THE HAGUE (Reuters) - Airbnb on Friday accused the city of Amsterdam of acting illegally after it banned vacation rentals in its central old town, but said it wanted to work with authorities to ensure the survival of its home sharing business in the Dutch capital.
The municipality announced on Thursday that it would ban all vacation rentals in three areas that make up Amsterdam’s central canal ring, a UNESCO world heritage site.
In the other neighbourhoods of the Dutch capital, vacation rentals will be allowed only with a special permit, and only for up to 30 days a year, to groups of no more than four people.
Airbnb Netherlands said on Friday that it was “deeply concerned the proposals are illegal and violate the basic rights of local residents”.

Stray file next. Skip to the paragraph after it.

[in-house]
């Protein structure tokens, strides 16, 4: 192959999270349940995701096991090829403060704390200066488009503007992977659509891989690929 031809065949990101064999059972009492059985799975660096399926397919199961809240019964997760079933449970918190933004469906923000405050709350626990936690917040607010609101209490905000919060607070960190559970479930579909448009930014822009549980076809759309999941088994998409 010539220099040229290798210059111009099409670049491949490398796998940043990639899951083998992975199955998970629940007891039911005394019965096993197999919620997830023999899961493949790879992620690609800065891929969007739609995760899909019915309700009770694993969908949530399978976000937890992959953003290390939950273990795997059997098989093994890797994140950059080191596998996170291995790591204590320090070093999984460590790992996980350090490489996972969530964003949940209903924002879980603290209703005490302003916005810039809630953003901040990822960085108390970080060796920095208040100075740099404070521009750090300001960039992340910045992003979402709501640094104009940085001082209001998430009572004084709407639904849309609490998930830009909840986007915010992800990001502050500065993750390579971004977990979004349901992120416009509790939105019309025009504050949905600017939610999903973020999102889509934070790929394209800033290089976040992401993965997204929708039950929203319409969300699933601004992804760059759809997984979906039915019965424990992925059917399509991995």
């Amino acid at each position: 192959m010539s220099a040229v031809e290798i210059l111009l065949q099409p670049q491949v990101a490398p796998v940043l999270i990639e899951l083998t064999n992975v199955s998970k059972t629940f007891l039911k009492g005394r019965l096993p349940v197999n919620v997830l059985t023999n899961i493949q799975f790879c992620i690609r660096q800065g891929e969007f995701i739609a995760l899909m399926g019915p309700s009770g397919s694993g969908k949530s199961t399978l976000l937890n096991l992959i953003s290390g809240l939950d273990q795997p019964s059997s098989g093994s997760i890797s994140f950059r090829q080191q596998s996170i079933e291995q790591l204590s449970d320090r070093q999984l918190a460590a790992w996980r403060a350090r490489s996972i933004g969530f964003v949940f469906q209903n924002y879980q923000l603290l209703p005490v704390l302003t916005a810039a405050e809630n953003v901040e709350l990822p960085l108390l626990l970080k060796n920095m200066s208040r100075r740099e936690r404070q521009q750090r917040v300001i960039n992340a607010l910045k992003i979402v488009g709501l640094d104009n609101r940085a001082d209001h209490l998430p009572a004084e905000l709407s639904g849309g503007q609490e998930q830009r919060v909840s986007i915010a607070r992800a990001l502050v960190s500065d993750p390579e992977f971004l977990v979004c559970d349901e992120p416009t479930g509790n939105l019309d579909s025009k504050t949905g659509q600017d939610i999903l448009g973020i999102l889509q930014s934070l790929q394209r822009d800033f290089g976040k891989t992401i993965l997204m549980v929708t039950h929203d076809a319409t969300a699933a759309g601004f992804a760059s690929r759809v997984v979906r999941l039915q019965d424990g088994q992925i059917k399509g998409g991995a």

“We remain eager to work with Amsterdam to support long-term solutions on home sharing - rather than short-term fixes that are confusing and damaging for residents and small businesses”, the company said.
Critics have long complained that the rise of Airbnb-style tourist rentals has torn the soul out of the centre of Europe’s best-loved tourist cities, from Edinburgh to Barcelona.
Airbnb said 95% of its listings in Amsterdam were outside the banned zone.
Amsterdam’s left-wing city council has been vocal about curbing mass tourism and what it describes as the nuisance caused by tourists in the old city centre.
The city says one in 15 dwellings in Amsterdam as a whole shows up on online rental platforms and the rise of such rentals has “an increasing negative influence on the quality of life” in some Amsterdam neighbourhoods.
Reporting by Stephanie van den Berg; Editing by Kevin Liffey and Emelia Sithole-Matarise
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